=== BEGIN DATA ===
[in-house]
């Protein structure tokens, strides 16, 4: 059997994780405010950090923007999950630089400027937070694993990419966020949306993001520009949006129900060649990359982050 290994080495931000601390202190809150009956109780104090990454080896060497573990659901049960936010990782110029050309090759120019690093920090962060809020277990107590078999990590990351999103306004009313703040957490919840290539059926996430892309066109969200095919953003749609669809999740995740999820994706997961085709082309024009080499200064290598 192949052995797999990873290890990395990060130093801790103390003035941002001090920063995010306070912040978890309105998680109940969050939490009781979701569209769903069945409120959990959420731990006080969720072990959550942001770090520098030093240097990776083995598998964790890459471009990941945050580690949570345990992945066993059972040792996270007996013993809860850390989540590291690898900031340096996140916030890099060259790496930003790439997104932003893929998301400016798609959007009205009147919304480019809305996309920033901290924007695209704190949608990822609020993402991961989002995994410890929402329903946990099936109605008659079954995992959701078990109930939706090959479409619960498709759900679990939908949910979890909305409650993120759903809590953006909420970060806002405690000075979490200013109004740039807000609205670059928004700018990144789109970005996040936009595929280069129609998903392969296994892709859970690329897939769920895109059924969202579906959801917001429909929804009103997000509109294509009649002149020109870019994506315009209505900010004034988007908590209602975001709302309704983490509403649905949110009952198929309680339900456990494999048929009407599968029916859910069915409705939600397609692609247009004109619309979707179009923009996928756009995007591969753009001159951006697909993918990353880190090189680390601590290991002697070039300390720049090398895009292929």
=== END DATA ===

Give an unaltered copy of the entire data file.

[in-house]
């Protein structure tokens, strides 16, 4: 059997994780405010950090923007999950630089400027937070694993990419966020949306993001520009949006129900060649990359982050 290994080495931000601390202190809150009956109780104090990454080896060497573990659901049960936010990782110029050309090759120019690093920090962060809020277990107590078999990590990351999103306004009313703040957490919840290539059926996430892309066109969200095919953003749609669809999740995740999820994706997961085709082309024009080499200064290598 192949052995797999990873290890990395990060130093801790103390003035941002001090920063995010306070912040978890309105998680109940969050939490009781979701569209769903069945409120959990959420731990006080969720072990959550942001770090520098030093240097990776083995598998964790890459471009990941945050580690949570345990992945066993059972040792996270007996013993809860850390989540590291690898900031340096996140916030890099060259790496930003790439997104932003893929998301400016798609959007009205009147919304480019809305996309920033901290924007695209704190949608990822609020993402991961989002995994410890929402329903946990099936109605008659079954995992959701078990109930939706090959479409619960498709759900679990939908949910979890909305409650993120759903809590953006909420970060806002405690000075979490200013109004740039807000609205670059928004700018990144789109970005996040936009595929280069129609998903392969296994892709859970690329897939769920895109059924969202579906959801917001429909929804009103997000509109294509009649002149020109870019994506315009209505900010004034988007908590209602975001709302309704983490509403649905949110009952198929309680339900456990494999048929009407599968029916859910069915409705939600397609692609247009004109619309979707179009923009996928756009995007591969753009001159951006697909993918990353880190090189680390601590290991002697070039300390720049090398895009292929």